Kim Goldberg

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Kim Goldberg (born 1954 in Eugene, Oregon) is an American-born writer who has lived in Canada since the 1970s. She is the author of four non-fiction books and two collections of poetry.[1] Much of her published work has addressed contemporary social and environmental issues including poverty, homelessness, aboriginal rights, deforestation and nuclear weapons. She was the British Columbia Current Affairs columnist for Canadian Dimension magazine from 1990–2002.[2] She has written extensively about the 1990 car bombing of environmental activist Judi Bari in Oakland, California.[3]

Her 2007 book, Ride Backwards On Dragon, was a finalist for Canada’s Gerald Lampert Memorial Award for poetry.[4] She is the 2008 winner of the Rannu Fund Poetry Prize for Speculative Literature.[5]

Her 2009 book, Red Zone, is a collection of poems and photographs about the homeless population in Nanaimo, British Columbia, where she has lived for more than thirty years. The book has been taught as a literature course text at Vancouver Island University and at Aspengrove School in Lantzville, British Columbia.[6]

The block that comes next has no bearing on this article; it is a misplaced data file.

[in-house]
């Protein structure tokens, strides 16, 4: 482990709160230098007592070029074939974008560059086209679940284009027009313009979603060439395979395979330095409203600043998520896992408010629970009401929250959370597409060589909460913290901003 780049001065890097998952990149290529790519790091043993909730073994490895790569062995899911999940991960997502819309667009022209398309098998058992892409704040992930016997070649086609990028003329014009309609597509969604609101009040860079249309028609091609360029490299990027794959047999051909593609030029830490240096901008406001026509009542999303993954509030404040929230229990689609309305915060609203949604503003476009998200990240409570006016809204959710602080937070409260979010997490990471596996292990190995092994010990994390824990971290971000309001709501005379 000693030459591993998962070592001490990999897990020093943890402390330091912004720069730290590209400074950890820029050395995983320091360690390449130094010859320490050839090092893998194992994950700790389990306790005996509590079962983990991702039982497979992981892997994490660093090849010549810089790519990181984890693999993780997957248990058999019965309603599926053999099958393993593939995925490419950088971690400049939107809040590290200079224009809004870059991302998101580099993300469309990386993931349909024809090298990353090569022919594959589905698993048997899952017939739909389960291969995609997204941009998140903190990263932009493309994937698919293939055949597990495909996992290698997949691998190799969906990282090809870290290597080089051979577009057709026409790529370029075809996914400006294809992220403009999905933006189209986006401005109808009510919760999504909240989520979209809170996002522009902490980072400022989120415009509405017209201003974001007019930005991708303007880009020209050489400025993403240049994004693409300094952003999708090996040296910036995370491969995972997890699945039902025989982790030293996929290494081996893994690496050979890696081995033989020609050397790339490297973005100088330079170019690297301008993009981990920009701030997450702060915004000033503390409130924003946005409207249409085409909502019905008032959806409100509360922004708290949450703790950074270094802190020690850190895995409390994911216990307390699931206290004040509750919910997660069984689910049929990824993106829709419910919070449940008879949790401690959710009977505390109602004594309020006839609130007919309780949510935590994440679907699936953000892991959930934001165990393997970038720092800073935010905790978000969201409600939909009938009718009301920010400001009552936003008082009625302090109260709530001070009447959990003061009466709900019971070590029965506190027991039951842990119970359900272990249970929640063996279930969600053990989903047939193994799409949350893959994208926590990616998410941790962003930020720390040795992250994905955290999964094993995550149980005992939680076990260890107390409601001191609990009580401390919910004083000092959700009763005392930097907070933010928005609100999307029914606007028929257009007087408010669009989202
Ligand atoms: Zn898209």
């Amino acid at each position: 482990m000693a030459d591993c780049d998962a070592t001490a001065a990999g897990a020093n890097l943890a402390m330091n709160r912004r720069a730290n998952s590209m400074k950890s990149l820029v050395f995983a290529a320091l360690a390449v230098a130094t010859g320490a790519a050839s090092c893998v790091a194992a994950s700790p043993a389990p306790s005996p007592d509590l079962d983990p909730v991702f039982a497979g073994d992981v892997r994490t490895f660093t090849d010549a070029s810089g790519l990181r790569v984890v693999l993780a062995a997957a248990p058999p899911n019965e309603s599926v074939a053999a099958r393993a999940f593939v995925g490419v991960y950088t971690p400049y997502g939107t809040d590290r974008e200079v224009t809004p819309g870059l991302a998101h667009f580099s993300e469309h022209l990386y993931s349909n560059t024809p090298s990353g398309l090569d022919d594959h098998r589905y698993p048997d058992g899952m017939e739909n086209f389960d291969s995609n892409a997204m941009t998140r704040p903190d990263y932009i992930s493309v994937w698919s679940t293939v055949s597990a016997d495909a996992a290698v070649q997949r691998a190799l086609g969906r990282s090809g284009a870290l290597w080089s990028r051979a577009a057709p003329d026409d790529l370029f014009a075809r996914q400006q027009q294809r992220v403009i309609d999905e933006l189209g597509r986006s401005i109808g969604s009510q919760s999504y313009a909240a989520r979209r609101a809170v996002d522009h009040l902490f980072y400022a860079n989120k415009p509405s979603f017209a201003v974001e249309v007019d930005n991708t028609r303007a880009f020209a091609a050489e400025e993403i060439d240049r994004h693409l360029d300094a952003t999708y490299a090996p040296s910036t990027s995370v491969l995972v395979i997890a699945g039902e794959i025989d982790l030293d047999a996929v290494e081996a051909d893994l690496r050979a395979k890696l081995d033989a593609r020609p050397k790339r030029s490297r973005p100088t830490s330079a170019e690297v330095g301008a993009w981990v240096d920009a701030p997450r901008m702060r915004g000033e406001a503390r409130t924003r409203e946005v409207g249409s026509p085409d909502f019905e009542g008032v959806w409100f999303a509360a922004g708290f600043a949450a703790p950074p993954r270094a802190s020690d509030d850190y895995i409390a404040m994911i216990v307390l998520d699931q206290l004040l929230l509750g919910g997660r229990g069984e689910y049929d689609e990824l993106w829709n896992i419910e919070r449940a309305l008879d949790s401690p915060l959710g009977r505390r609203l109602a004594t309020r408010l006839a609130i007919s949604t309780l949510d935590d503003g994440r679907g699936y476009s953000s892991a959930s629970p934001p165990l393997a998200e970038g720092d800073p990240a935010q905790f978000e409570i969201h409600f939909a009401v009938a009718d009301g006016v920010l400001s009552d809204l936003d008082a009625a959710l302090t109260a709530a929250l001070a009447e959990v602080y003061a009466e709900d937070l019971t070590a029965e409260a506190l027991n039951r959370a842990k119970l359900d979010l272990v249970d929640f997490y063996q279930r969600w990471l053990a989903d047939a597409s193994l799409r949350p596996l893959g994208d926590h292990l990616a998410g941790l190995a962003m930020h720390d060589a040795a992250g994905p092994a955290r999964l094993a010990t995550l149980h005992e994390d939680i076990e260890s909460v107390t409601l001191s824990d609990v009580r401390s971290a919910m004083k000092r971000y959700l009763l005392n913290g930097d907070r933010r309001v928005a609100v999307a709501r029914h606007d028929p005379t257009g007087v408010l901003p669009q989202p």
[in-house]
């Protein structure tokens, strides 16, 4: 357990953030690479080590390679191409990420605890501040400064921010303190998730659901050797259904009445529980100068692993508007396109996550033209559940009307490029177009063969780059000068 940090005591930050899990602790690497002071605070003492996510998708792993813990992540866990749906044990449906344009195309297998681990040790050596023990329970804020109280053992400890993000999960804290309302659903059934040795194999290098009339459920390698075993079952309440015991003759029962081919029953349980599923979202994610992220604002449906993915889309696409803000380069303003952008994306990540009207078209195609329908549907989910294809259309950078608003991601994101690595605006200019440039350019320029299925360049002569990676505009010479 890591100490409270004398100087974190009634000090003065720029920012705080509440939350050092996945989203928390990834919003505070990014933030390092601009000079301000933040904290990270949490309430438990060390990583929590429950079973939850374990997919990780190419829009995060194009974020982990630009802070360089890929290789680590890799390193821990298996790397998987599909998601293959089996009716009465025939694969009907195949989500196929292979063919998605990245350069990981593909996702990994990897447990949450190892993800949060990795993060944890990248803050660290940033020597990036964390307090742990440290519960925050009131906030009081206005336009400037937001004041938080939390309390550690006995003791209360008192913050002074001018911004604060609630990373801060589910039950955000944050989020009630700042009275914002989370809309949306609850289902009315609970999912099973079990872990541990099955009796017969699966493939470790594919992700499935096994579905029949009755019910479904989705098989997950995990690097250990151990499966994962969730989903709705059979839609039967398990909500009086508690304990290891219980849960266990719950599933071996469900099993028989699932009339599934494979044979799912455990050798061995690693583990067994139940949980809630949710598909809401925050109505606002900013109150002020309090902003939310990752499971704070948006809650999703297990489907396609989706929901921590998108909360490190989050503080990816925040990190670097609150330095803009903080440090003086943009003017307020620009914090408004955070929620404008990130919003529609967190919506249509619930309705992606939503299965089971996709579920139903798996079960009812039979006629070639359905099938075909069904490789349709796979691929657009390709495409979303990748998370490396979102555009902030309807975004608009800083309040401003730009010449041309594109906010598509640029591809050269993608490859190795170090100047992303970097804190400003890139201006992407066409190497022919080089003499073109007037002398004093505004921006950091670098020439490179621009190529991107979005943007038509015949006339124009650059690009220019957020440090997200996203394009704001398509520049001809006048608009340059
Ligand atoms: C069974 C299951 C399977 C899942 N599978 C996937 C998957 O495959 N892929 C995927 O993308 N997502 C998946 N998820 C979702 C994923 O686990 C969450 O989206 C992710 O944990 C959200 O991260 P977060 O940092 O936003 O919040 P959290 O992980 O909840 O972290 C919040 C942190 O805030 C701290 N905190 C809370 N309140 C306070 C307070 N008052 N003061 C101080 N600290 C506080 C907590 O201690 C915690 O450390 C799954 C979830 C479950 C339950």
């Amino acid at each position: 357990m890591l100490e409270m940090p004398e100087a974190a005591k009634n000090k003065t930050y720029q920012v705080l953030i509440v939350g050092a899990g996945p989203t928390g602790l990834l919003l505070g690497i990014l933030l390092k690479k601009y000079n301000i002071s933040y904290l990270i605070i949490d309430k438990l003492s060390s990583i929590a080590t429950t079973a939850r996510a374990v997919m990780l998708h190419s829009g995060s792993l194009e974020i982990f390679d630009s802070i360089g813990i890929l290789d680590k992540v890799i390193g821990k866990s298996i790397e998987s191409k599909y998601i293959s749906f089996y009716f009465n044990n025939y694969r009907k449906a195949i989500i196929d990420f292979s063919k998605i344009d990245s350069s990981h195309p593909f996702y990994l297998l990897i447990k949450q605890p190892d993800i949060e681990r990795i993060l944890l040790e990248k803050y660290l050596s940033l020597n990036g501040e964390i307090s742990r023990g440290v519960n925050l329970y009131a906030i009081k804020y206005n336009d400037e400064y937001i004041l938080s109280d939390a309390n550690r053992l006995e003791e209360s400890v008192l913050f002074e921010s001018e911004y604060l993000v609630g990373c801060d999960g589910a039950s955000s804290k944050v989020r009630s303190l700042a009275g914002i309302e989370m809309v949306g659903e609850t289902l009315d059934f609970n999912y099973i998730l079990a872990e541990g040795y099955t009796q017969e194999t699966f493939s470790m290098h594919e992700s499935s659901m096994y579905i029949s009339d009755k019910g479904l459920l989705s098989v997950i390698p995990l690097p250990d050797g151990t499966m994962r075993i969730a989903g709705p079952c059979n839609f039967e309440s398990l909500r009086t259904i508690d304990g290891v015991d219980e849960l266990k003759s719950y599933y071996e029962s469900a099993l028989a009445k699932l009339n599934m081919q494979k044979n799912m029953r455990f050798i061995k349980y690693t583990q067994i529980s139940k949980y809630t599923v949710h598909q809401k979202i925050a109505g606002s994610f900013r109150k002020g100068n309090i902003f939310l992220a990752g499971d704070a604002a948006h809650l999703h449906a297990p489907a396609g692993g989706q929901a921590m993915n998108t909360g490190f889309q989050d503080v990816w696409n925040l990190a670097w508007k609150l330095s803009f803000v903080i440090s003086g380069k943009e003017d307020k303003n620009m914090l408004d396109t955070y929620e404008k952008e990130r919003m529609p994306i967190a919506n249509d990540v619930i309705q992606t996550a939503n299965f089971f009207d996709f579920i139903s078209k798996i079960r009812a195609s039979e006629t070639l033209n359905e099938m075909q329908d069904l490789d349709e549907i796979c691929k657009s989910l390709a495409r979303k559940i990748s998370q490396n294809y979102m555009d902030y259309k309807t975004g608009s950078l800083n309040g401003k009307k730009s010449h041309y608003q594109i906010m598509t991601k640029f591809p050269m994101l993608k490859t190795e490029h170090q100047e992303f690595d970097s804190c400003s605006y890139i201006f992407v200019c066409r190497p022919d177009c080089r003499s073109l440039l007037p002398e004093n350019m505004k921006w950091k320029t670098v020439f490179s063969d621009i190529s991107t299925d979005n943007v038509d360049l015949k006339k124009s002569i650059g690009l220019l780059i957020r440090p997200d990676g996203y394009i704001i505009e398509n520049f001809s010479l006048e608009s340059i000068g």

Goldberg was born and raised in Oregon, and she holds a degree in Biology from the University of Oregon. She relocated to Canada with her family during the Vietnam War years.[7]

Published works[edit]

Red Zone (Pig Squash Press, 2009) (ISBN 978-0-9783223-7-3)

Ride Backwards on Dragon: a poet’s journey through Liuhebafa (Leaf Press, 2007) (ISBN 978-0-9783879-1-4)

Where to See Wildlife on Vancouver Island (Harbour Publishing, 1997) (ISBN 1-55017-160-7)

Vox Populi: Getting Your Ethnic Group on Community TV (New Star Books, 1993) (ISBN 0-921586-12-4)

Submarine Dead Ahead! Waging Peace in America's Nuclear Colony (Harbour Publishing, 1991) (ISBN 0-88971-053-8)

The Barefoot Channel: Community Television as a Tool for Social Change (New Star Books, 1990) (ISBN 0-919573-95-9)

References[edit]

External links[edit]